E-commerce sales and customers
According to the U.S.-China Business Council, roughly half of all China’s e-commerce sales are made on mobile devices, nearly 16% more than the global average. The rise of m-commerce is expected to continue, with eMarketer predicting more than 75% of ecommerce sales – over US$ 1 trillion - will be transacted via a mobile device in the next future. Cross-boarder shopping is also growing, with Chinese buying abroad items that are either too expensive or too scarce at domestic vendors. Chinese consumers’ primary motivation for shopping online has moved from price, assortment and convenience to quality, value, service and experience. Thus, developing a platform with a smooth, intuitive shopping experience is evermore an important factor in the Chinese e-commerce market. The ease and security of e-payment (with mobile apps connected to a user’s banking) is also cited as a key reason for the rise of e-retail spending. China’s mobile digital payment systems via WeChat & Alipay are widely used (nearly half a billion businesses within China use Alipay and consumers are now even using it overseas when they travel). Credit card remains the main payment method, while cash on delivery, PayPal, debit card and bank transfer are less used.
Social media
China is the world's largest social network market. As of 2018, there are an estimated 911 million social network users in China (Hootsuite). Leading international social-media platforms (such as Facebook, Twitter, Instagram, WhatsApp, Snapchat, Pinterest, Tumblr etc.) as well as video/audio streaming platforms (such as YouTube, DailyMotion, Vimeo, Twitch, Spotify etc.) are all blocked in China due to the Chinese government’s restrictve internet filtering policy (also referred to as the “Great Firewall”). The majority of Chinese digital consumers use social media to do product research or get recommendations. The three biggest social media players are WeChat (963 million monthly active accounts), a social network QQ Zone (861 million monthly active accounts) and a micro blog Weibo (300 million monthly active users). WeChat allows retailers to feature online stores and has a third-party payment function.  It also features push messages to introduce new product lines or deliver promotions. In early 2018, WeChat reached 1 billion user accounts across the world. With Weibo (a hybrid between Facebook and Twitter), in addition to publishing long articles with images or short posts, hyperlinks or videos, users can also repost, comment, search and send messages on trending topics. Weibo has also had an impact with influencers: Weibo posts for brand influencers are now used for direct product promotion and sales, especially since the platform was purchased by Alibaba. QQ is a messaging platform owned by Tencent, the same company that owns WeChat. It started as a desktop app rather than a phone app, in fact users don't need a phone number to use QQ, which means younger people who don't have a phone yet can use it to send and receive messages. Youku - one of China’s top online video and streaming platforms - is more similar to YouTube, except that it contains more professionally created videos compared to the more user generated content of YouTube.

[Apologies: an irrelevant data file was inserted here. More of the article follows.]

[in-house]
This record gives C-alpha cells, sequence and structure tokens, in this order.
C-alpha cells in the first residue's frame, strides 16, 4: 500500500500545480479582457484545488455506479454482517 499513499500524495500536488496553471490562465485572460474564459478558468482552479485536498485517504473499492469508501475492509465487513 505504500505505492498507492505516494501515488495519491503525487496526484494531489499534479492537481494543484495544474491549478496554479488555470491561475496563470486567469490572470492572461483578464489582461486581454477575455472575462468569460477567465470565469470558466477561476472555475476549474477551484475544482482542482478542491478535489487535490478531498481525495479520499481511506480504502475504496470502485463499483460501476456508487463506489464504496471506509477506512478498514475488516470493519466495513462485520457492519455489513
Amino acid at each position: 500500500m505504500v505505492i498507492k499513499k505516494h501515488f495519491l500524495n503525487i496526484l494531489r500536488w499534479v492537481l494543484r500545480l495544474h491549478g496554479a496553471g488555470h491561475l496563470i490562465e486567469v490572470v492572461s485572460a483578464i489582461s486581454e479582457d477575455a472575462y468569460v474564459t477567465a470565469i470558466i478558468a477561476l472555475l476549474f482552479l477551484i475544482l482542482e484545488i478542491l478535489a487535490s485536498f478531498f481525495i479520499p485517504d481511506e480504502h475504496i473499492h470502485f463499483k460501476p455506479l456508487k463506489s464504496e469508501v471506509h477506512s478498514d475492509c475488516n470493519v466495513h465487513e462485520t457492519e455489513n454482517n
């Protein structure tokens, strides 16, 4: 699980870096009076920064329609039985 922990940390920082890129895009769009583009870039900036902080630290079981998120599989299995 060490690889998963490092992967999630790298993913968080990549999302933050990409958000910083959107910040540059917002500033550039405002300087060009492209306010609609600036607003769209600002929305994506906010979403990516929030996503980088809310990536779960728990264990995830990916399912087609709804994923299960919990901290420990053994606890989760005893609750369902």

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Latest Update: June 2022